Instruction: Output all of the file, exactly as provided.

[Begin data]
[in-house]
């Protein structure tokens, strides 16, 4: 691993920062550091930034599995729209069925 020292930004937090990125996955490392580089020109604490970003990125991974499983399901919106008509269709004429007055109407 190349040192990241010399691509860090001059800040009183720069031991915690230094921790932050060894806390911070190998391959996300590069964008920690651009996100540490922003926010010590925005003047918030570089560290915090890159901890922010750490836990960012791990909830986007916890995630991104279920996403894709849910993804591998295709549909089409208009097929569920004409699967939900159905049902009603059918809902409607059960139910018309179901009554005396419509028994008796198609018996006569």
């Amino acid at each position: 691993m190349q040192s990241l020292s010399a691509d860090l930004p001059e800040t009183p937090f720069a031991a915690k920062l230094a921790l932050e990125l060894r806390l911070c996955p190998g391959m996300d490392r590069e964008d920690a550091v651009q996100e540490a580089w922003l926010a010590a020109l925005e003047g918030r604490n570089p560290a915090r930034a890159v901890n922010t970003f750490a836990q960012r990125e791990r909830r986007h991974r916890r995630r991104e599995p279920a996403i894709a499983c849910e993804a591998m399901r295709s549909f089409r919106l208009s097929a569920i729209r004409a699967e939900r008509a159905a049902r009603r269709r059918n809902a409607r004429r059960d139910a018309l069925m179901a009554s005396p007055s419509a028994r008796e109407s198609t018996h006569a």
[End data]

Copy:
[in-house]
């Protein structure tokens, strides 16, 4: 691993920062550091930034599995729209069925 020292930004937090990125996955490392580089020109604490970003990125991974499983399901919106008509269709004429007055109407 190349040192990241010399691509860090001059800040009183720069031991915690230094921790932050060894806390911070190998391959996300590069964008920690651009996100540490922003926010010590925005003047918030570089560290915090890159901890922010750490836990960012791990909830986007916890995630991104279920996403894709849910993804591998295709549909089409208009097929569920004409699967939900159905049902009603059918809902409607059960139910018309179901009554005396419509028994008796198609018996006569």
């Amino acid at each position: 691993m190349q040192s990241l020292s010399a691509d860090l930004p001059e800040t009183p937090f720069a031991a915690k920062l230094a921790l932050e990125l060894r806390l911070c996955p190998g391959m996300d490392r590069e964008d920690a550091v651009q996100e540490a580089w922003l926010a010590a020109l925005e003047g918030r604490n570089p560290a915090r930034a890159v901890n922010t970003f750490a836990q960012r990125e791990r909830r986007h991974r916890r995630r991104e599995p279920a996403i894709a499983c849910e993804a591998m399901r295709s549909f089409r919106l208009s097929a569920i729209r004409a699967e939900r008509a159905a049902r009603r269709r059918n809902a409607r004429r059960d139910a018309l069925m179901a009554s005396p007055s419509a028994r008796e109407s198609t018996h006569a």